Fans of Apple or vintage computers might be interested to know that a very rare 128k Macintosh prototype has surfaced onto the internet, albeit not for sale but in the form of photos. What you are looking at above is supposedly a rare Macintosh prototype that utilized a 5.25” “Twiggy” floppy disk mechanism that Apple used on the first generation Lisa workstation.
The motherboard of the prototype workstation also featured a riser card with four custom EPROMs which were early testing systems with the Mac firmware yet to be finalized. Interestingly on the logic boards there appeared to be silkscreened icons of a certain “Mr. Macintosh”, a supposedly early logo and marketing symbol for that Mac that obviously never made it to its launch. According to mactwiggy, the person who bought the prototype workstation:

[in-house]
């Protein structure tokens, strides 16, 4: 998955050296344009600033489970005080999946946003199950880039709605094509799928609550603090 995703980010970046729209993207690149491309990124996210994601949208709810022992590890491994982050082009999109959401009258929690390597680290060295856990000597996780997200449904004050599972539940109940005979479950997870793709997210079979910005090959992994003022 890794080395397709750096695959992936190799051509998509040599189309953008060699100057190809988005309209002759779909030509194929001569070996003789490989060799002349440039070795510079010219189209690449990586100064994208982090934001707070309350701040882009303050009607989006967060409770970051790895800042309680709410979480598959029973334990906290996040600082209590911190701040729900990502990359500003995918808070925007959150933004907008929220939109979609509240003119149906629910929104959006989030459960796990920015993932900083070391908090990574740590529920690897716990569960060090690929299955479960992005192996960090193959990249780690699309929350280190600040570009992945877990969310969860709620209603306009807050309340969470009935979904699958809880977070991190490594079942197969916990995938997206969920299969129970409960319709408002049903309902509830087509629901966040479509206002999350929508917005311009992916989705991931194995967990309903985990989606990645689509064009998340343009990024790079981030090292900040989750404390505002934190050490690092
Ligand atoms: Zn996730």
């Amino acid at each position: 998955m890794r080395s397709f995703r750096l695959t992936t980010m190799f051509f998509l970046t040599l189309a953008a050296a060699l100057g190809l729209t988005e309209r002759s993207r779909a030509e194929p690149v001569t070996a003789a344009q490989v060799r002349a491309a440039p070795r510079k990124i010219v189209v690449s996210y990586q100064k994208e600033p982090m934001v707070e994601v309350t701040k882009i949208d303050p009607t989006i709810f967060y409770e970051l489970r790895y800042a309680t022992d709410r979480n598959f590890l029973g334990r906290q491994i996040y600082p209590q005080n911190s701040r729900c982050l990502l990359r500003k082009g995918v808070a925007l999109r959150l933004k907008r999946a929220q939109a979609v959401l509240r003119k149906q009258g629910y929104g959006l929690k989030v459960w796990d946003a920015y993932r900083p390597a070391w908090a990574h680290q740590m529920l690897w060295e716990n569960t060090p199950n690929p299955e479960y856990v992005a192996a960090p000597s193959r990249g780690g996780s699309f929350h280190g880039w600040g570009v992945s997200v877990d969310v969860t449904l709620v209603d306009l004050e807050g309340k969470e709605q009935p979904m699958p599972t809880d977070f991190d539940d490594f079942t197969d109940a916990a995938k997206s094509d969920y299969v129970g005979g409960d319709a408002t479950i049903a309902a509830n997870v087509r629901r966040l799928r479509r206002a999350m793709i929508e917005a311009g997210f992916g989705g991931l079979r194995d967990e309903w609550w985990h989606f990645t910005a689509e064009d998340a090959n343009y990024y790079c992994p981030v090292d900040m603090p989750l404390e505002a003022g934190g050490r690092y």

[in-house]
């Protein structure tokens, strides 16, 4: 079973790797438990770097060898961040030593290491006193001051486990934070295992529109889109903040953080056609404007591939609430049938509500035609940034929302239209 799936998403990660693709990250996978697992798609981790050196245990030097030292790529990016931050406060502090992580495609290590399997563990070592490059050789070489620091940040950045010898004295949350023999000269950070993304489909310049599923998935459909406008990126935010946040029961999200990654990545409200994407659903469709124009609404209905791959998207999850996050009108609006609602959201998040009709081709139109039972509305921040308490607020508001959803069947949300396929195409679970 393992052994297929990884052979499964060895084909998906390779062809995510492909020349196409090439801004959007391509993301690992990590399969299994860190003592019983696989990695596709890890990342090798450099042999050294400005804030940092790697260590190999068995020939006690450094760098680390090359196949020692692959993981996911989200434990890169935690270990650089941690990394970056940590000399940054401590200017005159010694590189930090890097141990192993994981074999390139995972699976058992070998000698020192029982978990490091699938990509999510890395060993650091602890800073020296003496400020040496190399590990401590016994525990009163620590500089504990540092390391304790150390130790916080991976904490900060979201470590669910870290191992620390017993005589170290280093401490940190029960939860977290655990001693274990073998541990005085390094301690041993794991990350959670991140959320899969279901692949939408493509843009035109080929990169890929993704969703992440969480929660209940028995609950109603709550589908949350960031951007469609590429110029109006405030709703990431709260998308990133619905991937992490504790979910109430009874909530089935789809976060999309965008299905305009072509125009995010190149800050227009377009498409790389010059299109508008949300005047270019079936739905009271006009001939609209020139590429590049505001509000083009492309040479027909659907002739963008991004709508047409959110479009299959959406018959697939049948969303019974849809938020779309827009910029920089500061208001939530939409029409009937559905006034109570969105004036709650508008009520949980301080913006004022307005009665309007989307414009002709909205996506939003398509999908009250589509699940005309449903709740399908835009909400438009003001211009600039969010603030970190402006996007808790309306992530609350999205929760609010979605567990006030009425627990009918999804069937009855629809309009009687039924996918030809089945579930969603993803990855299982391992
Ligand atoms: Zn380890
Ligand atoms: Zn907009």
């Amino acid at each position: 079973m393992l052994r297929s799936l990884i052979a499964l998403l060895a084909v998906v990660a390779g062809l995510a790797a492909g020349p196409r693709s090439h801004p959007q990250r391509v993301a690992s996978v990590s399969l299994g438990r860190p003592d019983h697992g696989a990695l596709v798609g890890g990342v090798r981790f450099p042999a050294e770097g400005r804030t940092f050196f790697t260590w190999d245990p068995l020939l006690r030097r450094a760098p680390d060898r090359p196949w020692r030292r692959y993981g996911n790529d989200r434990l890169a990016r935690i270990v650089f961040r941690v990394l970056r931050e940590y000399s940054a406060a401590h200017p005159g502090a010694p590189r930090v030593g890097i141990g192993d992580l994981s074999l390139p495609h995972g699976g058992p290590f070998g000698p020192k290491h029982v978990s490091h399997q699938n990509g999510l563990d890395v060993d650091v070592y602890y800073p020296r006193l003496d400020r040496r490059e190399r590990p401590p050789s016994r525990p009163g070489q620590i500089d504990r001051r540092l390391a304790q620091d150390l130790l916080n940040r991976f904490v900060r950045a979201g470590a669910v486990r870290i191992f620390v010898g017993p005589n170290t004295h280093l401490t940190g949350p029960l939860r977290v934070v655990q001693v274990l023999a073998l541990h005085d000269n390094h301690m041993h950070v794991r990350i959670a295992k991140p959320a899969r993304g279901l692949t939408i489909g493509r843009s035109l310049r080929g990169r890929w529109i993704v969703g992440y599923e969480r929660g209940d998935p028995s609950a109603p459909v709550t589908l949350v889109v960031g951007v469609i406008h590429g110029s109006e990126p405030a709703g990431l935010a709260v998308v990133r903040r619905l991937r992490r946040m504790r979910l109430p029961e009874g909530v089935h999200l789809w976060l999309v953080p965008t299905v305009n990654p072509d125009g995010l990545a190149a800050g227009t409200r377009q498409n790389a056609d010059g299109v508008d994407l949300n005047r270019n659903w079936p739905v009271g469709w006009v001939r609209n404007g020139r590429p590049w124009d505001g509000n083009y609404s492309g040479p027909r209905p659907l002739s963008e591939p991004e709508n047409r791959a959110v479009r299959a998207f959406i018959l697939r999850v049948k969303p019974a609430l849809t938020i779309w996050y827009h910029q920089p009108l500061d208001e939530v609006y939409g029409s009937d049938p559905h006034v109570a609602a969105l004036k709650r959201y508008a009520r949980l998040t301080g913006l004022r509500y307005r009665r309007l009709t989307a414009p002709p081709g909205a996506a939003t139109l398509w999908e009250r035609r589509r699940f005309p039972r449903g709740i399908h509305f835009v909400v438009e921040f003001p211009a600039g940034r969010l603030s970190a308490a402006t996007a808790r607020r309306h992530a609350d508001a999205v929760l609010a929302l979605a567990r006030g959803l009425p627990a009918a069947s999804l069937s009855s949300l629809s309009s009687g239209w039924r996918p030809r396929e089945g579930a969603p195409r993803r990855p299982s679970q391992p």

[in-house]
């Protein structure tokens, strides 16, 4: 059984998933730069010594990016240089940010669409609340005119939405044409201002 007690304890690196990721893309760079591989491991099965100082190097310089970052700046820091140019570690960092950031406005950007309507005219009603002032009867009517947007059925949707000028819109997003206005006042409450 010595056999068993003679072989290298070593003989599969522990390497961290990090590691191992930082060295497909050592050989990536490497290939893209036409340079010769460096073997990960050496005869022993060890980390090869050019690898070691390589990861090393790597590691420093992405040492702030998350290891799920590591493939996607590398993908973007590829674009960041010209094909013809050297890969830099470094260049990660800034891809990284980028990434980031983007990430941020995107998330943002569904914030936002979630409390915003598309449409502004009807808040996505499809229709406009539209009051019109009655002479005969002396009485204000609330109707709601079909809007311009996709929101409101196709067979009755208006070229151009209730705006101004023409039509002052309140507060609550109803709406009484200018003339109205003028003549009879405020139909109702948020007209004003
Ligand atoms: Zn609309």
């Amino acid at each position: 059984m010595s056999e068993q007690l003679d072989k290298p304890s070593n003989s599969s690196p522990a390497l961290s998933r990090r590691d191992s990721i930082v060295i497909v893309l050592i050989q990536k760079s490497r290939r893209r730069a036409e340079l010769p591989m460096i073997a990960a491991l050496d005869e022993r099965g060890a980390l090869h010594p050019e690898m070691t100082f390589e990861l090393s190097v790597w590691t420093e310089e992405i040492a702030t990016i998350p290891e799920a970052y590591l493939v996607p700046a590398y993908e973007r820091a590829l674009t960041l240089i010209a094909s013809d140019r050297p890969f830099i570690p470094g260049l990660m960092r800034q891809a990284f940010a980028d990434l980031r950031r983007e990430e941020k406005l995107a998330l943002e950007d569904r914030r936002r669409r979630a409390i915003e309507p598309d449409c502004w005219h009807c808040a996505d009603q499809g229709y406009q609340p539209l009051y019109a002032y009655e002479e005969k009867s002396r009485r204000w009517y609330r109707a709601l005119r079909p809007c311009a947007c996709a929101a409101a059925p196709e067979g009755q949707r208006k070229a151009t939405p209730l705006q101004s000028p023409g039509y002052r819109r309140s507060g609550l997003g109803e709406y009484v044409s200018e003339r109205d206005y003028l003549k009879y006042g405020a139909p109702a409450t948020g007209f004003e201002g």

“I bought it through an online ad. The elderly gentleman I purchased it off of is a retired engraver. The company he worked for was hired to make some award medallions for a ceremony at Apple. It would have been some point in 1983 I personally think, but he really couldn’t recall. They sent over this Mac to use as a model for him to work off of. When the job was done, they tried to make arrangements to send it back. Apparently after several attempts, Apple just told them to keep it.
He knew what he had, and knew the price he was asking was low, but didn’t want to deal with trying to market it. He was really just happy it was going to someone who knew what it was and would appreciate it.”
For more photos, head on over to applefritter.